Perceived cognitive function in coronary artery disease – An unrecognised predictor of unemployment
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- Kiessling, A. & Henriksson, P. Qual Life Res (2005) 14: 1481. doi:10.1007/s11136-005-0195-x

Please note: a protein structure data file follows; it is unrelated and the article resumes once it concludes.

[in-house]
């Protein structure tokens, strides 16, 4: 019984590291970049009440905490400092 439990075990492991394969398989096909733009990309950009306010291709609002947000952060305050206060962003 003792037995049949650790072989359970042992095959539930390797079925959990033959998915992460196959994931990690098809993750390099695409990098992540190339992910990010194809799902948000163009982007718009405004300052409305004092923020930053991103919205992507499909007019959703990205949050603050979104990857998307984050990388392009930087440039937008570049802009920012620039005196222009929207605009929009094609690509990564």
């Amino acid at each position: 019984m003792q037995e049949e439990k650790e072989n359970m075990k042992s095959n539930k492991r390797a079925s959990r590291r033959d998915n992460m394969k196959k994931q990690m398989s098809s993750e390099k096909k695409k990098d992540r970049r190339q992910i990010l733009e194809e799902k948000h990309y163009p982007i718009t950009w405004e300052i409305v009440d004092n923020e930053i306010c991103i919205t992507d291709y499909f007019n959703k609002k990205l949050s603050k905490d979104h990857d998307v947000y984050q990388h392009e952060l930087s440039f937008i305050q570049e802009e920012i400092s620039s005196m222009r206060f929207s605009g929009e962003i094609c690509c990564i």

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Objective: We aimed to assess whether perceived cognitive function influences employment and return to work in patients with coronary artery disease (CAD). Design: Prospective longitudinal cohort study. Setting: Health care system of Södertälje, Stockholm County, Sweden. Patients: We included consecutive unselected patients less than 65 years of age with CAD and followed them during 2 years. Main outcome measures: Gainful employment and return to work in patients with CAD. Results: We found that perceived cognitive function predicts both prevalence of unemployment [OR 2.06 (95% CI: 1.36–3.13); p = 0.0006] and early retirement and sick leave due to coronary artery disease [OR 1.59 (95% CI: 1.12–2.25)] both at baseline and 2 years later. Furthermore, perceived cognitive function predicted return to work after an acute coronary event [OR 2.28 (95% CI: 1.08–4.84)]. Covariates such as age, sex, prevalence and degree of angina (CCS grade), cardiovascular risk factors and events did not change the predictive power. Conclusions: Perceived cognitive function is a hitherto unrecognised independent predictor of unemployment, sick leave and return to work in patients with coronary artery disease. Perceived cognitive function adds a new perspective on ability to gainful employment in patients with CAD. The findings might have significance both to individual care and to society.